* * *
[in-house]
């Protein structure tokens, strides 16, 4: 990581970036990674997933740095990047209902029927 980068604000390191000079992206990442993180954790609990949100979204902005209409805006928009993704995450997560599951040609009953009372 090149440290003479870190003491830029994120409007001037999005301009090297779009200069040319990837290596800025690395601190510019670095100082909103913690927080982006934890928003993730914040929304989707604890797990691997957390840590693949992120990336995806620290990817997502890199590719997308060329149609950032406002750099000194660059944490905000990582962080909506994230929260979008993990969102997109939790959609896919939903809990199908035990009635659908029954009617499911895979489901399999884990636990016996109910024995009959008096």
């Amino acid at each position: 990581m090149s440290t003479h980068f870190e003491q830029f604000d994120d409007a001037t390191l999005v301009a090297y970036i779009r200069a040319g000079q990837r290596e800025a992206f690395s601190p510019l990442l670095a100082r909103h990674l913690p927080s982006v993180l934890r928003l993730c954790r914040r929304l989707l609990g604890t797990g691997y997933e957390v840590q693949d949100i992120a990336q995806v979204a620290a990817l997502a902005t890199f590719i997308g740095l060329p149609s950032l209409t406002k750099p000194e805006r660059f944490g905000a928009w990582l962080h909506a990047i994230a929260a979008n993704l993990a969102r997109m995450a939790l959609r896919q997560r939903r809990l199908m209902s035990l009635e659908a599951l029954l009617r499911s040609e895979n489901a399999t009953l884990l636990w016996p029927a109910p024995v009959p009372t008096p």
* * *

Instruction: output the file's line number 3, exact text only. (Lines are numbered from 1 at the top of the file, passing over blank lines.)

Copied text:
């Amino acid at each position: 990581m090149s440290t003479h980068f870190e003491q830029f604000d994120d409007a001037t390191l999005v301009a090297y970036i779009r200069a040319g000079q990837r290596e800025a992206f690395s601190p510019l990442l670095a100082r909103h990674l913690p927080s982006v993180l934890r928003l993730c954790r914040r929304l989707l609990g604890t797990g691997y997933e957390v840590q693949d949100i992120a990336q995806v979204a620290a990817l997502a902005t890199f590719i997308g740095l060329p149609s950032l209409t406002k750099p000194e805006r660059f944490g905000a928009w990582l962080h909506a990047i994230a929260a979008n993704l993990a969102r997109m995450a939790l959609r896919q997560r939903r809990l199908m209902s035990l009635e659908a599951l029954l009617r499911s040609e895979n489901a399999t009953l884990l636990w016996p029927a109910p024995v009959p009372t008096p």